Station Eleven: A novel

By Emily St. John Mandel
Publisher:Knopf, (9/9/2014)

Average Rating:
Very Unleashable
4.50 out of 5 (2 Clubie's ratings)

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An audacious, darkly glittering novel set in the eerie days of civilization’s collapse, Station Eleven tells the spellbinding story of a Hollywood star, his would-be savior, and a nomadic group of actors roaming the scattered outposts of the Great Lakes region, risking everything for art and humanity.
One snowy night Arthur Leander, a famous actor, has a heart attack onstage during a production of King Lear. Jeevan Chaudhary, a paparazzo-turned-EMT, is in the audience and leaps to his aid. A child actress named Kirsten Raymonde watches in horror as Jeevan performs CPR, pumping Arthur’s chest as the curtain drops, but Arthur is dead. That same night, as Jeevan walks home from the theater, a terrible flu begins to spread. Hospitals are flooded and Jeevan and his brother barricade themselves inside an apartment, watching out the window as cars clog the highways, gunshots ring out, and life disintegrates around them.
Fifteen years later, Kirsten is an actress with the Traveling Symphony. Together, this small troupe moves between the settlements of an altered world, performing Shakespeare and music for scattered communities of survivors. Written on their caravan, and tattooed on Kirsten’s arm is a line from Star Trek: “Because survival is insufficient.” But when they arrive in St. Deborah by the Water, they encounter a violent prophet who digs graves for anyone who dares to leave.
Spanning decades, moving back and forth in time, and vividly depicting life before and after the pandemic, this suspenseful, elegiac novel is rife with beauty. As Arthur falls in and out of love, as Jeevan watches the newscasters say their final good-byes, and as Kirsten finds herself caught in the crosshairs of the prophet, we see the strange twists of fate that connect them all. A novel of art, memory, and ambition, Station Eleven tells a story about the relationships that sustain us, the ephemeral nature of fame, and the beauty of the world as we know it.
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Ceci's thoughts on "Station Eleven: A novel"
updated on:9/29/2014

It’s the end of the world as we know it. Again. This is our sixth time around the end-of-world in the BB Club House (see list at end – all recommended reads), and our BB sampling is just the tip of the iceberg. Does this end-of-days publishing zeitgeist suggest we all have some issues to work out? If so, I understand the collective need to face the fear. STATION ELEVEN lands in a summer full of ominous, real world events that provoked a chill I have never experienced before while reading this particular genre. The story circles around the essential elements of any classic disaster tale – that fine line between before “the end,” and after; learning who we really are; and figuring out what truly matters. What really won me over, though, is that the characters are completely normal people. No superheroes and no girl power (Kirsten, an exceptional knife thrower, does have a little). Just real people responding to incredible events. If anything does ever happen in our world, I hope I’m with someone like Jeevan, whose day-to-day anxiety disorder translates into an instant understanding of true catastrophe. Among other feats, he manages to transport, one at a time, on foot and in the snow, seven shopping carts of groceries from the store to his brother’s high-rise apartment - before most people even realize anything is wrong. STATION ELEVEN will make you sweat, but it may also give you some hope that you might survive an apocalypse . . . and, that you actually might want to. Other BB Book Club END OF WORLD reads: 1. Annihilation by Jeff Vandermeer 2. Lexicon by Max Barry 3. The Age of Miracles by Karen Thompson Walker 4. The Leftovers by Tom Perrotta 5. The Year of the Flood by Margaret Atwood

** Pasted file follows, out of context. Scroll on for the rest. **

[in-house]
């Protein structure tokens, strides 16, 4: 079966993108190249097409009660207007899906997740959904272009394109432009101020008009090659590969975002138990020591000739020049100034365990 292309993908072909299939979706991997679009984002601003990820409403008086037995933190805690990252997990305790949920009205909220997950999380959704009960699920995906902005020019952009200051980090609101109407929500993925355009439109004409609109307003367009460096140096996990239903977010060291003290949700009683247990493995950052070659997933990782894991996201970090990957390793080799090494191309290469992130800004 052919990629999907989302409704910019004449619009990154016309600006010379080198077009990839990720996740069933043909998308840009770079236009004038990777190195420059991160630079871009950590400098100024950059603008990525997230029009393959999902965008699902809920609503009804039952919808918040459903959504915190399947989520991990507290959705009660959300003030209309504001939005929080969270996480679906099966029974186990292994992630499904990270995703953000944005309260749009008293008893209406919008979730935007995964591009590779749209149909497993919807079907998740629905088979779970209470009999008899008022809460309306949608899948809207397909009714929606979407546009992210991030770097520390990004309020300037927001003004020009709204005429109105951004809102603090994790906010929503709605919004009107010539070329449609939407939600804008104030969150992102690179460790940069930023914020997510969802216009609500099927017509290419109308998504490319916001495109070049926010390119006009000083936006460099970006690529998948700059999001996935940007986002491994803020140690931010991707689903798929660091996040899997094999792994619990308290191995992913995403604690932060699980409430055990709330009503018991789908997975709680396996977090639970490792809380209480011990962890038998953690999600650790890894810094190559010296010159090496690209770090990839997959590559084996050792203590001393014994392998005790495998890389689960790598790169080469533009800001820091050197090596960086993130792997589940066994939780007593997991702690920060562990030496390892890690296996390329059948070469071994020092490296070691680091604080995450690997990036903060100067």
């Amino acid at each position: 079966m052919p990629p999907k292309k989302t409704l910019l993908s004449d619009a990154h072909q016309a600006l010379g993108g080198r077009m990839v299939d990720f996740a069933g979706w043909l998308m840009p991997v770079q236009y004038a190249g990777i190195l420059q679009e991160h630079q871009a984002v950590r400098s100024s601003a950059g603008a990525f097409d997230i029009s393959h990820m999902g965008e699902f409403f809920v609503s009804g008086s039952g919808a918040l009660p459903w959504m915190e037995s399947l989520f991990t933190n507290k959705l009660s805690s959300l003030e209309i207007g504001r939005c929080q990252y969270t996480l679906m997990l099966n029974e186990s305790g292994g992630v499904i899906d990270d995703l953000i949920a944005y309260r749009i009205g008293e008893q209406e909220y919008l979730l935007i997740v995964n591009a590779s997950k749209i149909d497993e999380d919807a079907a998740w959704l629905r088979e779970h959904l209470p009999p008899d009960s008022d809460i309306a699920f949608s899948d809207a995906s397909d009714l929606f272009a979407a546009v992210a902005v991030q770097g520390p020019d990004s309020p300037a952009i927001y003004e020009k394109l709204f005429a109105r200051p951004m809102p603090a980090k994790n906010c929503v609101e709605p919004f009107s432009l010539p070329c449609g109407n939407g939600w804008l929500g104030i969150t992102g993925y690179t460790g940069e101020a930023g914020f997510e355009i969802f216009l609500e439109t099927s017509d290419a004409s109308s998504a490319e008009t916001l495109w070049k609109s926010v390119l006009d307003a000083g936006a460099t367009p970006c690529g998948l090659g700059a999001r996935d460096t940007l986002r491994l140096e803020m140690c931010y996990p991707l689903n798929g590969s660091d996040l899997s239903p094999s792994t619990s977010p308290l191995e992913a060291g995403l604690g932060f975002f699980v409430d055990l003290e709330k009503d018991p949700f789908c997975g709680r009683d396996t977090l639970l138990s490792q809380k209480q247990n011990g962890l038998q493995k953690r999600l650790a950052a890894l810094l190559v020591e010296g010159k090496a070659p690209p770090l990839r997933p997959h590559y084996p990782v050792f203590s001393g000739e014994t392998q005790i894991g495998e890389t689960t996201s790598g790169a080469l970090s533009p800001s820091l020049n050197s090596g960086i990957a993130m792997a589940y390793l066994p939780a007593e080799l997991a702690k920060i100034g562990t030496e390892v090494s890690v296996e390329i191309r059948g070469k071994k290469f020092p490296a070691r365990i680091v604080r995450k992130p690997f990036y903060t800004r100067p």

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Book Junky's thoughts on "Station Eleven: A novel"
updated on:9/24/2014

Now this is a book that will make you think - I love that! I’m normally not a “post-apocalyptic” kinda girl, but this book just had a different feel to it. Really good writing. Interestingly woven together story lines and just tons of things to discuss. I found thoughts of the book kept coming to mind even though I finished it weeks ago. There is not only the content of the book to discuss; there is the “what would you be like? Where would you go? What would you do? Could you survive? IS survival insufficient? Would you kill to survive?” concepts to discuss; then there is the “how likely is this kind of situation?” question; plus the whole “does it make you appreciate your current life more and in what ways?” to contemplate; or, “how is the life in the book actually better in ways than life as we now know it?” Oh, and as far as content discussions go, be sure to bring up the, “are you a sleepwalker? and if so, what are you going to do about it?” because I actually think a lot of people should think about that. And finally, don’t forget to discuss the, “are you doing anything to prepare for such an event? If so, what?Or, can you even prepare for an event like that?” And, finally, don’t forget to bring up the “email gun” ha! love it! It’s a good read that will keep you thinking about it long after you are done read it!


"Station Eleven: A novel"
By Emily St. John Mandel

Average Rating:
Very Unleashable
4.50 out of 5 (2 Clubie's ratings)

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